Stephen King in Winter

Review: Stephen King, ‘Finders Keepers’

The bestseller, like its much more expensive cousin, the blockbuster movie, is a poorly understood phenomenon. Publishers have been trying and failing to consistently produce them ever since shortly after Gutenberg went all in on the Word of God. An editor may be certain he detects a bestsellerish je ne sais quoi in an author to whom he extends a six-figure advance, but confirmation of his hunch is available only after the fact.

The Day the Moon Exploded

Book Review: Neal Stephenson, ‘Seveneves’

Neal StephensonThe typical science fiction writer will take a concept he finds interesting—say, nanotechnology—explore and build an architecture of plot around the theme and if it all goes well something entertaining will be the end product. Not so with Neal Stephenson. Everything he has written is a heady mix of half a dozen complex ideas: cryptography, currency, philosophy, the history of science, memetics, computer viruses, and so on. (Stephenson brought our present meaning for the word “avatar” into common usage.) If he weren’t often seen in public, it would be possible to argue that Stephenson was some sort of composite, a synthesis of assorted futurists, historians, philosophers, and fiction writers, all writing as a team.

The Men Who Started the Hugo Awards Controversy

Review: The Work of Larry Correia and Brad Torgersen

A prominent editor of speculative fiction (a term that encompasses both science fiction and fantasy) pinpointed 2012 as the year that the genre “moved away from the white male Anglo Saxon Mayberry of its youth and towards a more mature, diverse, and inclusive future.” His words were an encapsulation of trendy opinion among certain sorts of spec-fic fans. They were also flat-out wrong. If early science fiction and fantasy had an ideology (a doubtful proposition at best) it was techno-cultural utopianism—the opposite of the conservatism of The Andy Griffith Show. The giants of the field wrote in explicit support of civil rights, sexual liberation, and women’s equality. But ideologues must exaggerate past evils to justify their present excesses, and so down the memory hole go Heinlein’s 1961 A Stranger in Strange Land and LeGuin’s 1969 The Left Hand of Darkness.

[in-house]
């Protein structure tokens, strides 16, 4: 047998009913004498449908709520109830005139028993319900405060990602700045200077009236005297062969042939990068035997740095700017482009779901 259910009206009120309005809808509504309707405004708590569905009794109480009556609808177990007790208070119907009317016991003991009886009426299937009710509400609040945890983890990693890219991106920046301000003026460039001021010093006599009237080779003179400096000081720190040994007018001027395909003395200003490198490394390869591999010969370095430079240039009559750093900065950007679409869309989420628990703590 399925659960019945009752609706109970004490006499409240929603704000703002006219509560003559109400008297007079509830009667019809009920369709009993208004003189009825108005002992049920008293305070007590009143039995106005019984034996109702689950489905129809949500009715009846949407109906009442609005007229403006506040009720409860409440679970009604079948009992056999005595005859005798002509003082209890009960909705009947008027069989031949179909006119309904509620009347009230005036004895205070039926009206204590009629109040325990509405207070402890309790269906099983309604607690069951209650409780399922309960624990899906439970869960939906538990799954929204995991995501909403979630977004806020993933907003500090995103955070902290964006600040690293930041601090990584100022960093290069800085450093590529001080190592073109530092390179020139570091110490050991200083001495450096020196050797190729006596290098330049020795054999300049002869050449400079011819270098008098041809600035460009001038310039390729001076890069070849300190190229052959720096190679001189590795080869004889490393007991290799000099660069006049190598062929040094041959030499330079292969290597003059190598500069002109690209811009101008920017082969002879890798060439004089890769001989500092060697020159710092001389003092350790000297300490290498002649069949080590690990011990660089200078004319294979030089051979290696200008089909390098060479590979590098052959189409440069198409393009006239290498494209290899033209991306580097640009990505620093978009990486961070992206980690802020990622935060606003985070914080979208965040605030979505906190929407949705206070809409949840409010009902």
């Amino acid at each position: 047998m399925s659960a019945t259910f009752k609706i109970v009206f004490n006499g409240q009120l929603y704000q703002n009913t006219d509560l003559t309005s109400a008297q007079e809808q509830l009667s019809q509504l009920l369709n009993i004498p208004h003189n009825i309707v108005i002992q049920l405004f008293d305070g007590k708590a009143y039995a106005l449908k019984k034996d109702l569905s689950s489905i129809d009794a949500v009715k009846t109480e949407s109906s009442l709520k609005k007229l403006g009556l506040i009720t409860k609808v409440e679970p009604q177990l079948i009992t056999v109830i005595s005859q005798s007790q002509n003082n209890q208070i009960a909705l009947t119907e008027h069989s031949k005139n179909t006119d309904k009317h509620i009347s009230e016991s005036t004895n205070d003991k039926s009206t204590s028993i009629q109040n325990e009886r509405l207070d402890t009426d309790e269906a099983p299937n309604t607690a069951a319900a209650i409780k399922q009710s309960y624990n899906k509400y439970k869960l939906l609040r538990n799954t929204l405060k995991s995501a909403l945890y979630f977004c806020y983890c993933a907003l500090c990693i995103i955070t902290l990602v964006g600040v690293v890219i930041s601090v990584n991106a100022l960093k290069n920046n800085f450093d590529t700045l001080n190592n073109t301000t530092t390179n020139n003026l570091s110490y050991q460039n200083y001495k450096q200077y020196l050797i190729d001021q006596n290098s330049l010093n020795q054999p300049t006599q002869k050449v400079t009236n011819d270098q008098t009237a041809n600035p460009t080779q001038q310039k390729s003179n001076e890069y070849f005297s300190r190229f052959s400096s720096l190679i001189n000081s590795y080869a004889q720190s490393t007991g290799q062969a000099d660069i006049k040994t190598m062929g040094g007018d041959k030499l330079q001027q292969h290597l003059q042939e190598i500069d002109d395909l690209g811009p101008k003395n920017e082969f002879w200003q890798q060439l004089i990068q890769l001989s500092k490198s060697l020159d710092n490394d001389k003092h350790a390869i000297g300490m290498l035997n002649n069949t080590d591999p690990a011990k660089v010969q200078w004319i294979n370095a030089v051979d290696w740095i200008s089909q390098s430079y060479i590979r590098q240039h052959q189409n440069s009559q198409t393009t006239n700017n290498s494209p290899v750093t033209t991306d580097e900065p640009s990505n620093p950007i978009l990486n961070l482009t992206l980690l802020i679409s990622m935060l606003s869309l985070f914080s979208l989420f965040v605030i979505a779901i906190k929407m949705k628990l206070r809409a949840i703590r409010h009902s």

Hear Me Roar

Review: Joe Abercrombie’s ‘Half the World’

Joe AbercrombieOnce in a while, a writer’s desire to realize a gender-bending female protagonist can lead him astray. Rather than a rounded human being with agency, their hero becomes a fictional embodiment of the masculine stereotype—emotionless (save anger), violent, and unsubtle. In the fantasy genre, where preindustrial, patriarchal societies are the norm and women characters frequently battle against the prevailing culture, this issue is particularly common. Exactly why writers of speculative novels habitually jettison the lessons of their training and experience when writing women is a mystery, although presumably the promotion of a contemporary political point of view is at least partly responsible. Joe Abercrombie pins the hopes of his second novel, Half the World, on just such a character and the result is uninspiring.